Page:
Before I go any further, I must add that purchasing a living Christmas Tree each year is not an option for us. Back in 1997 my dh cut down a little self-sown pine in our front yard that had grown too close to our foundation and we decided to use that one. We thought it brilliant & wonderful at the time, but in the summer heat, the pine needle smell grew stronger & stronger until I had a terrific case of hay-fever! Worse than that, Logan, our only child at the time, kept developing weird rashes and puffy purple eyes like nothing I'd ever seen. I don't know if the Tree was responsible for that but it was the only new variable in our house so I wasted no time in getting it out the door ASAP. Since then we've stuck to artificial trees.

What you see above is the tree we bought a few weeks ago. The lady in the shop promised that it'd be the most simple, straightforward, no-nonsense tree we could ever imagine. It sounded good to me. We got it home to discover that it's basically one long spiral of wire covered with green tinsel. It even came with its own stars for decorations. And we did assemble it in about five seconds flat. All the boys and I were quite taken with the simple elegance of it, but there was one major hassle. Emma was not happy. You see, it was the perfect "lazy man's" tree, so simple that she couldn't hang decorations on the spiral! And Emma loves all that extra work that goes with the Season. So she did her block and declared, "This has absolutely ruined my Christmas!"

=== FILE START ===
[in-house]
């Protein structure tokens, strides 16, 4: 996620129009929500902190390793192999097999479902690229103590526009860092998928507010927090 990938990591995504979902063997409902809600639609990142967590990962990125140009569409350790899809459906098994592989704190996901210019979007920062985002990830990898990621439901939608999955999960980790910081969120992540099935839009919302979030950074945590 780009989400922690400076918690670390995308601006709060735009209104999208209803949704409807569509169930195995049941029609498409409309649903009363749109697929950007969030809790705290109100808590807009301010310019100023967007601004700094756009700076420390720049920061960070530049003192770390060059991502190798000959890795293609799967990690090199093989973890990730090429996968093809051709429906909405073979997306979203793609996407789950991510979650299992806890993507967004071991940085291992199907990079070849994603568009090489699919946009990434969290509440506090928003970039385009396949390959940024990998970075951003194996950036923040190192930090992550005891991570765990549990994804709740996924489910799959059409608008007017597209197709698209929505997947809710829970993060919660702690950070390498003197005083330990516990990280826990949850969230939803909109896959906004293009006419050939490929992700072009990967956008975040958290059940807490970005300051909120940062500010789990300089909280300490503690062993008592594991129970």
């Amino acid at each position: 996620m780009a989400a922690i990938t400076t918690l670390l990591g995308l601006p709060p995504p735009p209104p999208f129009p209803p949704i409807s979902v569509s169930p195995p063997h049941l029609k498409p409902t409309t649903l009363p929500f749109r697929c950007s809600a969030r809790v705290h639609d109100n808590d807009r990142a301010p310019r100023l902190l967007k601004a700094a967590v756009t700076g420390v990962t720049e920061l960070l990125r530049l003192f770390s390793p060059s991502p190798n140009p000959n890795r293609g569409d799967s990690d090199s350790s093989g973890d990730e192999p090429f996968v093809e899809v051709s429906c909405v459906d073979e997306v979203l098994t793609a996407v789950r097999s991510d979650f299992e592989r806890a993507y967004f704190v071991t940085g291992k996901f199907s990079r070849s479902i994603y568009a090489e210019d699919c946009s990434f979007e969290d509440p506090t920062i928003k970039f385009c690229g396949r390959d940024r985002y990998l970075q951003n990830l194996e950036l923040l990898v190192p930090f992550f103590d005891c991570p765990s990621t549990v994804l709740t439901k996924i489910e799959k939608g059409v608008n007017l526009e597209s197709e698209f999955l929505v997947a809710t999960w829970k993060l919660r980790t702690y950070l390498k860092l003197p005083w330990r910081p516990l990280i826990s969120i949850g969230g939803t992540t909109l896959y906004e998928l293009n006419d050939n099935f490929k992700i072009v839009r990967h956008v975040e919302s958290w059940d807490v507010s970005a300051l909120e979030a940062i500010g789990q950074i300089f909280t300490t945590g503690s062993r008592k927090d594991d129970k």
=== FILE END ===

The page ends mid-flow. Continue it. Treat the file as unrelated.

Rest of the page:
And whenever she got into a sour mood about anything whatsoever, the poor tree bore the brunt of it and became her scapegoat. I told her we couldn't afford to buy another tree, but she insisted that we keep looking around, just the same.

In the end, we had a stroke of good fortune. We borrowed my in-law's old tree. They've purchased a new, flashy fibre optic one, so their old one made its way over here. Emma had the pleasure of decorating it, (as you see below), our new spiral one has been relegated to the other living area, and we're all happy. But I see that trying to keep things simple has resulted in more complication, as sometimes happens. Instead of one tree we now have two, one in each living area!

But that's OK. Christmas Trees always bring back good memories of the Christmas when Emma had just turned one, and it was among her first words. She'd see them everywhere we went, point them out and pronounce it, "Mimmuf Tree!" So our 2 Christmas Trees this year certainly brighten up the house.

Monday, December 10, 2007

Time and the future

Over the weekend I was having a chat with my sister and her friend, a lady who is going to edit my recently completed M/S for me. She said that she likes to open up and have a browse from anywhere in a novel before she begins to read it. And I agreed that I often do this too. I also like to skim read the last page or two to get an idea of what will happen in the story before I begin. This has several benefits to me. You get to think about the author's work with structure and plot as you read. If an "appealing" sounding character is going to be written out, you don't have to persevere until you reach the end and then get disappointed. Above all, this is my screening process to make sure that my novels are going to be optimistic and upbeat, and not bleak and hopeless.

My sister said, "You two are naughty, then. You're supposed to read straight through from the start, or you spoil the surprise." Now, as far as Agatha Christie style who-dunits are concerned, I agree with her. But I don't ever think I'll change my habit of random browsing before I begin.